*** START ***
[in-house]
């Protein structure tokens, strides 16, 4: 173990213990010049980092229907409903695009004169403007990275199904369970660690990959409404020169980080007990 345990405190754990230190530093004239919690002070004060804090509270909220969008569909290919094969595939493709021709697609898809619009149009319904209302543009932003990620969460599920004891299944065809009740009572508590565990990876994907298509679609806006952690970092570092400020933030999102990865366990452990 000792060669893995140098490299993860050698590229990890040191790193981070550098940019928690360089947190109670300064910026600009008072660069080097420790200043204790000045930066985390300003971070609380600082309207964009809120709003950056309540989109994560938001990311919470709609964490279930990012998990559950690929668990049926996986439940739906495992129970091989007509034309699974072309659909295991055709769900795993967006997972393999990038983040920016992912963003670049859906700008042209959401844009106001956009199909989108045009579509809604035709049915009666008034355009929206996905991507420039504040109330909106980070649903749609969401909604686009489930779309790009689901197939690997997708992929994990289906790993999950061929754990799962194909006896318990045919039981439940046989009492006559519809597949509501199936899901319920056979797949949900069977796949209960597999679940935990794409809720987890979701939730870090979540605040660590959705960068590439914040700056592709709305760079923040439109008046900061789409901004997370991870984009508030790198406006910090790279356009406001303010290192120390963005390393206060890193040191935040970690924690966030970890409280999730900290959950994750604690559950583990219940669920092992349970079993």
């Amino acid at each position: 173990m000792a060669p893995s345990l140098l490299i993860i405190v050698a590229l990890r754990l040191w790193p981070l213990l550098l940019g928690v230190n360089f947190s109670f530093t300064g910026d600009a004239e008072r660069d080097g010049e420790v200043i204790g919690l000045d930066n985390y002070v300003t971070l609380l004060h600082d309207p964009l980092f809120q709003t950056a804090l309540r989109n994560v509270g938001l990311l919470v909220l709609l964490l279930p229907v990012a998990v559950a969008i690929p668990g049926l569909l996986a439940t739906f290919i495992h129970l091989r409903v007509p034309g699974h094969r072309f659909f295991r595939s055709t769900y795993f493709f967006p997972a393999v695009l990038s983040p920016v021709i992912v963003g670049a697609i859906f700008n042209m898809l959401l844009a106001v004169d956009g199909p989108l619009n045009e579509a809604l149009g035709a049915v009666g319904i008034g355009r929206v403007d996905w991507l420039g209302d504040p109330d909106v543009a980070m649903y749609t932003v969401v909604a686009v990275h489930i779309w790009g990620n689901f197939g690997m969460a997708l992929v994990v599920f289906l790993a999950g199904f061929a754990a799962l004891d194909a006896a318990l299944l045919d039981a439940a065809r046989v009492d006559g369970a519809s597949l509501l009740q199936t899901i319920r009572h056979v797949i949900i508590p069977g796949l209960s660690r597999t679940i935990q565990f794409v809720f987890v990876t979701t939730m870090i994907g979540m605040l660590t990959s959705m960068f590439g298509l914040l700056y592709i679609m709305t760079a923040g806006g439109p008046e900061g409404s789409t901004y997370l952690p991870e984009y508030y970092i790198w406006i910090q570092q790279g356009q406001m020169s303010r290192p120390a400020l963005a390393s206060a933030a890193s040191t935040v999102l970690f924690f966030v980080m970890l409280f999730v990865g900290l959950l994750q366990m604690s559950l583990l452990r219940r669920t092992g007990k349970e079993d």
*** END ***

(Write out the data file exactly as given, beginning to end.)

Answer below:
[in-house]
């Protein structure tokens, strides 16, 4: 173990213990010049980092229907409903695009004169403007990275199904369970660690990959409404020169980080007990 345990405190754990230190530093004239919690002070004060804090509270909220969008569909290919094969595939493709021709697609898809619009149009319904209302543009932003990620969460599920004891299944065809009740009572508590565990990876994907298509679609806006952690970092570092400020933030999102990865366990452990 000792060669893995140098490299993860050698590229990890040191790193981070550098940019928690360089947190109670300064910026600009008072660069080097420790200043204790000045930066985390300003971070609380600082309207964009809120709003950056309540989109994560938001990311919470709609964490279930990012998990559950690929668990049926996986439940739906495992129970091989007509034309699974072309659909295991055709769900795993967006997972393999990038983040920016992912963003670049859906700008042209959401844009106001956009199909989108045009579509809604035709049915009666008034355009929206996905991507420039504040109330909106980070649903749609969401909604686009489930779309790009689901197939690997997708992929994990289906790993999950061929754990799962194909006896318990045919039981439940046989009492006559519809597949509501199936899901319920056979797949949900069977796949209960597999679940935990794409809720987890979701939730870090979540605040660590959705960068590439914040700056592709709305760079923040439109008046900061789409901004997370991870984009508030790198406006910090790279356009406001303010290192120390963005390393206060890193040191935040970690924690966030970890409280999730900290959950994750604690559950583990219940669920092992349970079993």
């Amino acid at each position: 173990m000792a060669p893995s345990l140098l490299i993860i405190v050698a590229l990890r754990l040191w790193p981070l213990l550098l940019g928690v230190n360089f947190s109670f530093t300064g910026d600009a004239e008072r660069d080097g010049e420790v200043i204790g919690l000045d930066n985390y002070v300003t971070l609380l004060h600082d309207p964009l980092f809120q709003t950056a804090l309540r989109n994560v509270g938001l990311l919470v909220l709609l964490l279930p229907v990012a998990v559950a969008i690929p668990g049926l569909l996986a439940t739906f290919i495992h129970l091989r409903v007509p034309g699974h094969r072309f659909f295991r595939s055709t769900y795993f493709f967006p997972a393999v695009l990038s983040p920016v021709i992912v963003g670049a697609i859906f700008n042209m898809l959401l844009a106001v004169d956009g199909p989108l619009n045009e579509a809604l149009g035709a049915v009666g319904i008034g355009r929206v403007d996905w991507l420039g209302d504040p109330d909106v543009a980070m649903y749609t932003v969401v909604a686009v990275h489930i779309w790009g990620n689901f197939g690997m969460a997708l992929v994990v599920f289906l790993a999950g199904f061929a754990a799962l004891d194909a006896a318990l299944l045919d039981a439940a065809r046989v009492d006559g369970a519809s597949l509501l009740q199936t899901i319920r009572h056979v797949i949900i508590p069977g796949l209960s660690r597999t679940i935990q565990f794409v809720f987890v990876t979701t939730m870090i994907g979540m605040l660590t990959s959705m960068f590439g298509l914040l700056y592709i679609m709305t760079a923040g806006g439109p008046e900061g409404s789409t901004y997370l952690p991870e984009y508030y970092i790198w406006i910090q570092q790279g356009q406001m020169s303010r290192p120390a400020l963005a390393s206060a933030a890193s040191t935040v999102l970690f924690f966030v980080m970890l409280f999730v990865g900290l959950l994750q366990m604690s559950l583990l452990r219940r669920t092992g007990k349970e079993d």